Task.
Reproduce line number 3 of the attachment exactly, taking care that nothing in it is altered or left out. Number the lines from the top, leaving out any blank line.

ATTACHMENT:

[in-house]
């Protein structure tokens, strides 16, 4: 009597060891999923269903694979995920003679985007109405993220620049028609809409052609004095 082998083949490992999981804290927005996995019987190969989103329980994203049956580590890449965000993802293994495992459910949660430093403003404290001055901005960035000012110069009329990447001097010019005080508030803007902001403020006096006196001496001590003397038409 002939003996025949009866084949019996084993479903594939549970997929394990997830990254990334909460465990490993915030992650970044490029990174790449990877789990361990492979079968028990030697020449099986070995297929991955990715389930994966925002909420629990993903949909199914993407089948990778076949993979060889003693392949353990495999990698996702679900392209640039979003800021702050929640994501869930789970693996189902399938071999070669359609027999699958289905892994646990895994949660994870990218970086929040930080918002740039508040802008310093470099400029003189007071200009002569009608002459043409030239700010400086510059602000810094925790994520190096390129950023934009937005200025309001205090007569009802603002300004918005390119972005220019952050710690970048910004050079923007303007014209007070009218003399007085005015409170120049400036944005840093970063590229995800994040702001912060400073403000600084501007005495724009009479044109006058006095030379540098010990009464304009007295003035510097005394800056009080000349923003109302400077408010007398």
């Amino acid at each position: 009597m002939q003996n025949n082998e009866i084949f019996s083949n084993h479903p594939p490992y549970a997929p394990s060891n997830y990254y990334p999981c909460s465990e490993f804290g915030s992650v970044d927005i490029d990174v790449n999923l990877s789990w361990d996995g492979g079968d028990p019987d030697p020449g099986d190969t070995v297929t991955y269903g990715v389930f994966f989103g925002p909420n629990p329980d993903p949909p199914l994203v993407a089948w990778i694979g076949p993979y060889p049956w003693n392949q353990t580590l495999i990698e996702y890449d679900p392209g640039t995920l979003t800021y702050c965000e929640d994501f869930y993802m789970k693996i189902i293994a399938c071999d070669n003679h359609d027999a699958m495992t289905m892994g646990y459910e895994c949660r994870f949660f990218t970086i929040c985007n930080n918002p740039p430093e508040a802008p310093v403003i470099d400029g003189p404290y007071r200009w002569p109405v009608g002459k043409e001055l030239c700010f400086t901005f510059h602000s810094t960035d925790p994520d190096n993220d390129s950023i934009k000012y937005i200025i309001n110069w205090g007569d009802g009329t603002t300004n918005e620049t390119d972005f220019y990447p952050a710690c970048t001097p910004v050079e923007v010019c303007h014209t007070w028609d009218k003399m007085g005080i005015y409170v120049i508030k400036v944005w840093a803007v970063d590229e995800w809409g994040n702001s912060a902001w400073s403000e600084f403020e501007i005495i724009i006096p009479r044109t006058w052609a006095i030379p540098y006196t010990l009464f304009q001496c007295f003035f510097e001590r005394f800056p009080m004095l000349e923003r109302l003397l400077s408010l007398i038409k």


């Amino acid at each position: 009597m002939q003996n025949n082998e009866i084949f019996s083949n084993h479903p594939p490992y549970a997929p394990s060891n997830y990254y990334p999981c909460s465990e490993f804290g915030s992650v970044d927005i490029d990174v790449n999923l990877s789990w361990d996995g492979g079968d028990p019987d030697p020449g099986d190969t070995v297929t991955y269903g990715v389930f994966f989103g925002p909420n629990p329980d993903p949909p199914l994203v993407a089948w990778i694979g076949p993979y060889p049956w003693n392949q353990t580590l495999i990698e996702y890449d679900p392209g640039t995920l979003t800021y702050c965000e929640d994501f869930y993802m789970k693996i189902i293994a399938c071999d070669n003679h359609d027999a699958m495992t289905m892994g646990y459910e895994c949660r994870f949660f990218t970086i929040c985007n930080n918002p740039p430093e508040a802008p310093v403003i470099d400029g003189p404290y007071r200009w002569p109405v009608g002459k043409e001055l030239c700010f400086t901005f510059h602000s810094t960035d925790p994520d190096n993220d390129s950023i934009k000012y937005i200025i309001n110069w205090g007569d009802g009329t603002t300004n918005e620049t390119d972005f220019y990447p952050a710690c970048t001097p910004v050079e923007v010019c303007h014209t007070w028609d009218k003399m007085g005080i005015y409170v120049i508030k400036v944005w840093a803007v970063d590229e995800w809409g994040n702001s912060a902001w400073s403000e600084f403020e501007i005495i724009i006096p009479r044109t006058w052609a006095i030379p540098y006196t010990l009464f304009q001496c007295f003035f510097e001590r005394f800056p009080m004095l000349e923003r109302l003397l400077s408010l007398i038409k």